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Hampton Negro Conference. Number III. July 1899.

1899VA-State-Hampton_Proceedings (13).pdf

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education of colored children in the South, the work is only begun. Unless one visits the schools of the South he cannot conceive how great is the lack of the most ordinary education facilities, or how numerous are the disadvantages under which the teachers labor. Thousands are not reached at all, and others in such a meager way that hardly any good results can be seen from the work done.

It would be well for the conference to discuss the character of the education needed by our people in the South. How much of it shall be literary and how much industrial? We should inquire whether the results, after twenty five years, point to any special form of education as the best to be sought after. Some believe that manual training should find a place in all schools, because it goes to develop both the physical and mental nature. Others think that education should be entirely mental; but the question before us this morning is what sortof training is best for our own race in the Southland.

This conference should also express itself on the matter of proper equipment for the teacher. Let us have full and free discussion on this subject; by those who have taught in the schools, by those who have visited them; and by those who have only read about them. We want to know whether anything should be added to the general equipment of a teacher in order to fit him for this special work. In this matter of education it is important to be governed by business principles. The elements necessary for success in any business are also necessary for the success of a teacher. First we must clearly understand the work to be done; second, we must have a clear idea of the best means to be employed to do this work; and third, back of all must be a strong motive to do our work excellently well.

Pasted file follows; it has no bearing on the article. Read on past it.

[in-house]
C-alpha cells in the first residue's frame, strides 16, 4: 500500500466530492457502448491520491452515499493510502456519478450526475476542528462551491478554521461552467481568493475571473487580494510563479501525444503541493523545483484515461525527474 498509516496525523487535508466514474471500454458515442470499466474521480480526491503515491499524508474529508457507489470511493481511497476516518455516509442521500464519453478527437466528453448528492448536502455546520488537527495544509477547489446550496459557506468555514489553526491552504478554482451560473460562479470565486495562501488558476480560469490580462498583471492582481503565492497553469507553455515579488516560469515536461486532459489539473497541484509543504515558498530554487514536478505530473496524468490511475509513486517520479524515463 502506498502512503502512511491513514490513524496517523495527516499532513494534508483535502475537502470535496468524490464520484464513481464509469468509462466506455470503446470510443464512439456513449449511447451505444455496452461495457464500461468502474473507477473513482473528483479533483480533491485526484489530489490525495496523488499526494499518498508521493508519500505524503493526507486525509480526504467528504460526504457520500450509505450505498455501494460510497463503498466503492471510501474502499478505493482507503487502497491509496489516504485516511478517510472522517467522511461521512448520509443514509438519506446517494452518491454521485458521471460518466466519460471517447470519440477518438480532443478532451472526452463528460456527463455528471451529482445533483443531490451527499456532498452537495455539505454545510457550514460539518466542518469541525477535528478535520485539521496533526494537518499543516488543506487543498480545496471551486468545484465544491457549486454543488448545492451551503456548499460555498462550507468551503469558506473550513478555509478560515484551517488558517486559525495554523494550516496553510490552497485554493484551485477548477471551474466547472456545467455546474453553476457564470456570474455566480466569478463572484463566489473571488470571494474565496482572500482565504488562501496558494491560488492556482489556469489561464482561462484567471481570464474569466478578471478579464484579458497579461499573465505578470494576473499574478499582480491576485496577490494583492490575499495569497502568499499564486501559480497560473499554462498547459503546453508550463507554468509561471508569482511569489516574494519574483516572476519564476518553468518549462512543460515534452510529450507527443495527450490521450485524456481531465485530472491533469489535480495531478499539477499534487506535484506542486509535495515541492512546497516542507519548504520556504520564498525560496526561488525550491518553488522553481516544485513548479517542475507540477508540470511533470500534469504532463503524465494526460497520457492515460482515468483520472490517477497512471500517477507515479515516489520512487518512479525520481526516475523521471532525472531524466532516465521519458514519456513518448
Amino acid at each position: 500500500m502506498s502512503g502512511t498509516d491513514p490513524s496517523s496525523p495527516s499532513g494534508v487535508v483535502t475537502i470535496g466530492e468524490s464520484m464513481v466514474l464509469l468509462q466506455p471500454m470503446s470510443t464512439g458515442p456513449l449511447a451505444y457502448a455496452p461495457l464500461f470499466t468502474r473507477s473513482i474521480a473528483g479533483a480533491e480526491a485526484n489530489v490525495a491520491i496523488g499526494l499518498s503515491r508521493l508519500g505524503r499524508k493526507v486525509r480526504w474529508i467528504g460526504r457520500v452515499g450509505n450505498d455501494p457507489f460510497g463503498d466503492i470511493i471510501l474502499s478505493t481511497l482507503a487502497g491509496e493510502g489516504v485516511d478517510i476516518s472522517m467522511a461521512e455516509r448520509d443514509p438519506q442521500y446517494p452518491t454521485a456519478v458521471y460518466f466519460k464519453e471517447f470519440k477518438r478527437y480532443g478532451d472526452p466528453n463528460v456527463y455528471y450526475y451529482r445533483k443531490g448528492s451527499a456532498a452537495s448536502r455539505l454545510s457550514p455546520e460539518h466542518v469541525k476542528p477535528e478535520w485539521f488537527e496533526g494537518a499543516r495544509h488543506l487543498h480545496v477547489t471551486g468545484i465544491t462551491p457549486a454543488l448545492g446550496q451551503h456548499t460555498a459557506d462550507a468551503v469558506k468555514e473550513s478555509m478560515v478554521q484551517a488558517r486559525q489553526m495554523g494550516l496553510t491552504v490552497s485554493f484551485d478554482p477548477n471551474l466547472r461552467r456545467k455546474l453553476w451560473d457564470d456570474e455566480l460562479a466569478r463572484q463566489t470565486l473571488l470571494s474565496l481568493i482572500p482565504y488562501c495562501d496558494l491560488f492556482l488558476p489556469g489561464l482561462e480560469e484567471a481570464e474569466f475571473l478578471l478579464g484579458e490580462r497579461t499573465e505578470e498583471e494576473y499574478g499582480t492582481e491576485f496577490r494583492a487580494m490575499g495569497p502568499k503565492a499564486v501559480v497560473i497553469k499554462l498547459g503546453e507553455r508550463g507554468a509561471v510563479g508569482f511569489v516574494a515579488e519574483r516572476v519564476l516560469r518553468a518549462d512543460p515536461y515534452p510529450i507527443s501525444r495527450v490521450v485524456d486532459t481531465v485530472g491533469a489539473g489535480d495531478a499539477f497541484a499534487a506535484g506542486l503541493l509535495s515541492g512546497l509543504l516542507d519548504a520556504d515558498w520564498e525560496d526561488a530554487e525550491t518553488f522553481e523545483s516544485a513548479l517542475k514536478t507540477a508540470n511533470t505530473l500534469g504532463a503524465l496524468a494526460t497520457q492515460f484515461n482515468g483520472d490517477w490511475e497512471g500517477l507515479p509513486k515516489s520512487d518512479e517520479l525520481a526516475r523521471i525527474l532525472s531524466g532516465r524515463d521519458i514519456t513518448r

Again, we need suggestions as to how southern teachers can improve themselves and better their surroundings. Those who are teaching in cities in well equipped schools can have no conception of what the country teacher has to contend with. The work that moves me most is that done in backwoods districts where the teacher gets fifteen or twenty dollars a month for five months in the year, and has to board himself. He has no library, no newspapers, no person to whom he may talk about his perplexities. He is entirely divorced from anything that might help him, yet he labors on with cheer in his face if not in his heart. There are thousands of these men and women in the Southland, and there are many more woman than men. The women are

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